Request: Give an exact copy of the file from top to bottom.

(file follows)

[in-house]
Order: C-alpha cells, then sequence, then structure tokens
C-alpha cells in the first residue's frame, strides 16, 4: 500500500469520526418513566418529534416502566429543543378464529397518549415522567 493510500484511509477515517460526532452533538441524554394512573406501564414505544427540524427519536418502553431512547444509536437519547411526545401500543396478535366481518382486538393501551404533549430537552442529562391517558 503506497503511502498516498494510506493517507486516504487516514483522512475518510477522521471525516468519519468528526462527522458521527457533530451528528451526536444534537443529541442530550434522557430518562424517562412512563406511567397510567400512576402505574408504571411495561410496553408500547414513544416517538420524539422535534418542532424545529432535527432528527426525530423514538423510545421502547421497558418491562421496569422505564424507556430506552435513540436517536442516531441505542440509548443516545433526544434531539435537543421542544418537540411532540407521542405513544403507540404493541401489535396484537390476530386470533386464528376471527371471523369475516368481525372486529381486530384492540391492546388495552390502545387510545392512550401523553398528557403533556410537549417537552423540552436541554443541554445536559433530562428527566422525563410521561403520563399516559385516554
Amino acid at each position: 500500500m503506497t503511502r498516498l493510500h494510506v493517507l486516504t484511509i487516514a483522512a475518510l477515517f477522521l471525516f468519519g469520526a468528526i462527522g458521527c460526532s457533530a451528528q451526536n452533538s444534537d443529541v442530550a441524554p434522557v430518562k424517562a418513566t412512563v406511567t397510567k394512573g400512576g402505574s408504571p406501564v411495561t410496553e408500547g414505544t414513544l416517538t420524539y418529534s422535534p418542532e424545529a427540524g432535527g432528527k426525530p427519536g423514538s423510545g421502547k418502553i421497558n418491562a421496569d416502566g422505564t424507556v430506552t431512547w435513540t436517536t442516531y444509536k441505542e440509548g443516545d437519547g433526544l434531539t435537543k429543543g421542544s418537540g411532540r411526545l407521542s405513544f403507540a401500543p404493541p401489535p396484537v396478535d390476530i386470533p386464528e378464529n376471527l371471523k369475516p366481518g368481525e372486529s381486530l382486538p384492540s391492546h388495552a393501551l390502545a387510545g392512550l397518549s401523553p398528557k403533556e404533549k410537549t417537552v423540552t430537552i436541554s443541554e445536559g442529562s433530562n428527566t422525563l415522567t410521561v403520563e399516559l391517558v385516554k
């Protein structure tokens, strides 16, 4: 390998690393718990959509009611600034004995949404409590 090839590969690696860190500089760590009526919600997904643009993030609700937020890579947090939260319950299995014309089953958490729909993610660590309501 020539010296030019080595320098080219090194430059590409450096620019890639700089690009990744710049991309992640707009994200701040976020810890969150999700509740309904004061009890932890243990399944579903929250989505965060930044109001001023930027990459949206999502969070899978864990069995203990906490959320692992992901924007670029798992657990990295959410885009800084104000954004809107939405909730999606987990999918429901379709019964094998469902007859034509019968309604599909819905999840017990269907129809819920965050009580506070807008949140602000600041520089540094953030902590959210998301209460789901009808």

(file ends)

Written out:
[in-house]
Order: C-alpha cells, then sequence, then structure tokens
C-alpha cells in the first residue's frame, strides 16, 4: 500500500469520526418513566418529534416502566429543543378464529397518549415522567 493510500484511509477515517460526532452533538441524554394512573406501564414505544427540524427519536418502553431512547444509536437519547411526545401500543396478535366481518382486538393501551404533549430537552442529562391517558 503506497503511502498516498494510506493517507486516504487516514483522512475518510477522521471525516468519519468528526462527522458521527457533530451528528451526536444534537443529541442530550434522557430518562424517562412512563406511567397510567400512576402505574408504571411495561410496553408500547414513544416517538420524539422535534418542532424545529432535527432528527426525530423514538423510545421502547421497558418491562421496569422505564424507556430506552435513540436517536442516531441505542440509548443516545433526544434531539435537543421542544418537540411532540407521542405513544403507540404493541401489535396484537390476530386470533386464528376471527371471523369475516368481525372486529381486530384492540391492546388495552390502545387510545392512550401523553398528557403533556410537549417537552423540552436541554443541554445536559433530562428527566422525563410521561403520563399516559385516554
Amino acid at each position: 500500500m503506497t503511502r498516498l493510500h494510506v493517507l486516504t484511509i487516514a483522512a475518510l477515517f477522521l471525516f468519519g469520526a468528526i462527522g458521527c460526532s457533530a451528528q451526536n452533538s444534537d443529541v442530550a441524554p434522557v430518562k424517562a418513566t412512563v406511567t397510567k394512573g400512576g402505574s408504571p406501564v411495561t410496553e408500547g414505544t414513544l416517538t420524539y418529534s422535534p418542532e424545529a427540524g432535527g432528527k426525530p427519536g423514538s423510545g421502547k418502553i421497558n418491562a421496569d416502566g422505564t424507556v430506552t431512547w435513540t436517536t442516531y444509536k441505542e440509548g443516545d437519547g433526544l434531539t435537543k429543543g421542544s418537540g411532540r411526545l407521542s405513544f403507540a401500543p404493541p401489535p396484537v396478535d390476530i386470533p386464528e378464529n376471527l371471523k369475516p366481518g368481525e372486529s381486530l382486538p384492540s391492546h388495552a393501551l390502545a387510545g392512550l397518549s401523553p398528557k403533556e404533549k410537549t417537552v423540552t430537552i436541554s443541554e445536559g442529562s433530562n428527566t422525563l415522567t410521561v403520563e399516559l391517558v385516554k
């Protein structure tokens, strides 16, 4: 390998690393718990959509009611600034004995949404409590 090839590969690696860190500089760590009526919600997904643009993030609700937020890579947090939260319950299995014309089953958490729909993610660590309501 020539010296030019080595320098080219090194430059590409450096620019890639700089690009990744710049991309992640707009994200701040976020810890969150999700509740309904004061009890932890243990399944579903929250989505965060930044109001001023930027990459949206999502969070899978864990069995203990906490959320692992992901924007670029798992657990990295959410885009800084104000954004809107939405909730999606987990999918429901379709019964094998469902007859034509019968309604599909819905999840017990269907129809819920965050009580506070807008949140602000600041520089540094953030902590959210998301209460789901009808």